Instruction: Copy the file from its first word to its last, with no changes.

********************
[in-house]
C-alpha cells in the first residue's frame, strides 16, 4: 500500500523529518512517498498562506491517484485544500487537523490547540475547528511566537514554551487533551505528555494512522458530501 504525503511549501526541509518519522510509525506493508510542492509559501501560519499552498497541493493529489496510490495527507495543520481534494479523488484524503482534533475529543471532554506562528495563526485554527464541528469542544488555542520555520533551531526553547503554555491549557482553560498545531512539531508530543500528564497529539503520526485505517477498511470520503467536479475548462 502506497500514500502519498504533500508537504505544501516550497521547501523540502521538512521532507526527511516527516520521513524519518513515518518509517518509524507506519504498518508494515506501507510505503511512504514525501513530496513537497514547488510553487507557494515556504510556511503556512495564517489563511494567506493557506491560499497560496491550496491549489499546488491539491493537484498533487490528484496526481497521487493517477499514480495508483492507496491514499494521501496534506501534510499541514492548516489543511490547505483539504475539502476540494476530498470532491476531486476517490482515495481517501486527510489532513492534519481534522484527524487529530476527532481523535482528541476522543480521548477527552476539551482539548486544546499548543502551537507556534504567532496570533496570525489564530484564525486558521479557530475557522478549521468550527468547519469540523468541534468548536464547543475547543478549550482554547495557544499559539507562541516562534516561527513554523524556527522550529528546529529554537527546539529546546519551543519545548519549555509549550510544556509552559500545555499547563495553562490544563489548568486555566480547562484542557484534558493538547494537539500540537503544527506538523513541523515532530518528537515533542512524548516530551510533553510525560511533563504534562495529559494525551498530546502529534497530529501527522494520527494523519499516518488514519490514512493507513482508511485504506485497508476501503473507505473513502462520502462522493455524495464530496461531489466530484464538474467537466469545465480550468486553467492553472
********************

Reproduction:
[in-house]
C-alpha cells in the first residue's frame, strides 16, 4: 500500500523529518512517498498562506491517484485544500487537523490547540475547528511566537514554551487533551505528555494512522458530501 504525503511549501526541509518519522510509525506493508510542492509559501501560519499552498497541493493529489496510490495527507495543520481534494479523488484524503482534533475529543471532554506562528495563526485554527464541528469542544488555542520555520533551531526553547503554555491549557482553560498545531512539531508530543500528564497529539503520526485505517477498511470520503467536479475548462 502506497500514500502519498504533500508537504505544501516550497521547501523540502521538512521532507526527511516527516520521513524519518513515518518509517518509524507506519504498518508494515506501507510505503511512504514525501513530496513537497514547488510553487507557494515556504510556511503556512495564517489563511494567506493557506491560499497560496491550496491549489499546488491539491493537484498533487490528484496526481497521487493517477499514480495508483492507496491514499494521501496534506501534510499541514492548516489543511490547505483539504475539502476540494476530498470532491476531486476517490482515495481517501486527510489532513492534519481534522484527524487529530476527532481523535482528541476522543480521548477527552476539551482539548486544546499548543502551537507556534504567532496570533496570525489564530484564525486558521479557530475557522478549521468550527468547519469540523468541534468548536464547543475547543478549550482554547495557544499559539507562541516562534516561527513554523524556527522550529528546529529554537527546539529546546519551543519545548519549555509549550510544556509552559500545555499547563495553562490544563489548568486555566480547562484542557484534558493538547494537539500540537503544527506538523513541523515532530518528537515533542512524548516530551510533553510525560511533563504534562495529559494525551498530546502529534497530529501527522494520527494523519499516518488514519490514512493507513482508511485504506485497508476501503473507505473513502462520502462522493455524495464530496461531489466530484464538474467537466469545465480550468486553467492553472